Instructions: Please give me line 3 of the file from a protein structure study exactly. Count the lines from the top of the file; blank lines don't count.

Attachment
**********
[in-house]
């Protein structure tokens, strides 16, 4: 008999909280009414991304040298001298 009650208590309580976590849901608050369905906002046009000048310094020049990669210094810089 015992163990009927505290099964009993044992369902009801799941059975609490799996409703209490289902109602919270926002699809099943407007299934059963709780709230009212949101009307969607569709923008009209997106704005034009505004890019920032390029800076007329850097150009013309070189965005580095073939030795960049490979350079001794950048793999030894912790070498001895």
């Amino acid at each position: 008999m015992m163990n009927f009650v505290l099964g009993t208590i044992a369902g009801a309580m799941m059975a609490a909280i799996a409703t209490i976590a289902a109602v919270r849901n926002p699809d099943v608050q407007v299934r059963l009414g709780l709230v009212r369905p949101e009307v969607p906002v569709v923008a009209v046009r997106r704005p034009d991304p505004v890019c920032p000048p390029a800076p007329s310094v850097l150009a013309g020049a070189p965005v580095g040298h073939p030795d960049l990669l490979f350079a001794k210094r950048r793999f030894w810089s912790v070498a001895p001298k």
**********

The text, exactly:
């Amino acid at each position: 008999m015992m163990n009927f009650v505290l099964g009993t208590i044992a369902g009801a309580m799941m059975a609490a909280i799996a409703t209490i976590a289902a109602v919270r849901n926002p699809d099943v608050q407007v299934r059963l009414g709780l709230v009212r369905p949101e009307v969607p906002v569709v923008a009209v046009r997106r704005p034009d991304p505004v890019c920032p000048p390029a800076p007329s310094v850097l150009a013309g020049a070189p965005v580095g040298h073939p030795d960049l990669l490979f350079a001794k210094r950048r793999f030894w810089s912790v070498a001895p001298k």